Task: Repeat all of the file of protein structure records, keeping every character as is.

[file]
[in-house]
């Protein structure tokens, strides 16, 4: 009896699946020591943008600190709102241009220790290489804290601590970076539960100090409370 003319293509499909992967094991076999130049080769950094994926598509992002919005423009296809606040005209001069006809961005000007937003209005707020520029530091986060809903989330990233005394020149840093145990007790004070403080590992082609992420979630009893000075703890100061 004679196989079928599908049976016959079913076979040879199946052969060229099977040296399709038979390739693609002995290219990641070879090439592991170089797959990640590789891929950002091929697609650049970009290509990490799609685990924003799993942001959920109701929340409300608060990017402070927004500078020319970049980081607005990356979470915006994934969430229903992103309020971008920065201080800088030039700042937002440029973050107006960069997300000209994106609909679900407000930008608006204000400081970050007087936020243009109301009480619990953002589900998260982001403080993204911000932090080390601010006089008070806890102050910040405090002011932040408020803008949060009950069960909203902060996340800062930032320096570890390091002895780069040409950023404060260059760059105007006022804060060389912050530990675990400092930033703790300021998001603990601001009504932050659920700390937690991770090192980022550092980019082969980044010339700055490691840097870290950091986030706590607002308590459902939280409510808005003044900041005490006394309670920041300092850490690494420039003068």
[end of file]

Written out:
[in-house]
């Protein structure tokens, strides 16, 4: 009896699946020591943008600190709102241009220790290489804290601590970076539960100090409370 003319293509499909992967094991076999130049080769950094994926598509992002919005423009296809606040005209001069006809961005000007937003209005707020520029530091986060809903989330990233005394020149840093145990007790004070403080590992082609992420979630009893000075703890100061 004679196989079928599908049976016959079913076979040879199946052969060229099977040296399709038979390739693609002995290219990641070879090439592991170089797959990640590789891929950002091929697609650049970009290509990490799609685990924003799993942001959920109701929340409300608060990017402070927004500078020319970049980081607005990356979470915006994934969430229903992103309020971008920065201080800088030039700042937002440029973050107006960069997300000209994106609909679900407000930008608006204000400081970050007087936020243009109301009480619990953002589900998260982001403080993204911000932090080390601010006089008070806890102050910040405090002011932040408020803008949060009950069960909203902060996340800062930032320096570890390091002895780069040409950023404060260059760059105007006022804060060389912050530990675990400092930033703790300021998001603990601001009504932050659920700390937690991770090192980022550092980019082969980044010339700055490691840097870290950091986030706590607002308590459902939280409510808005003044900041005490006394309670920041300092850490690494420039003068």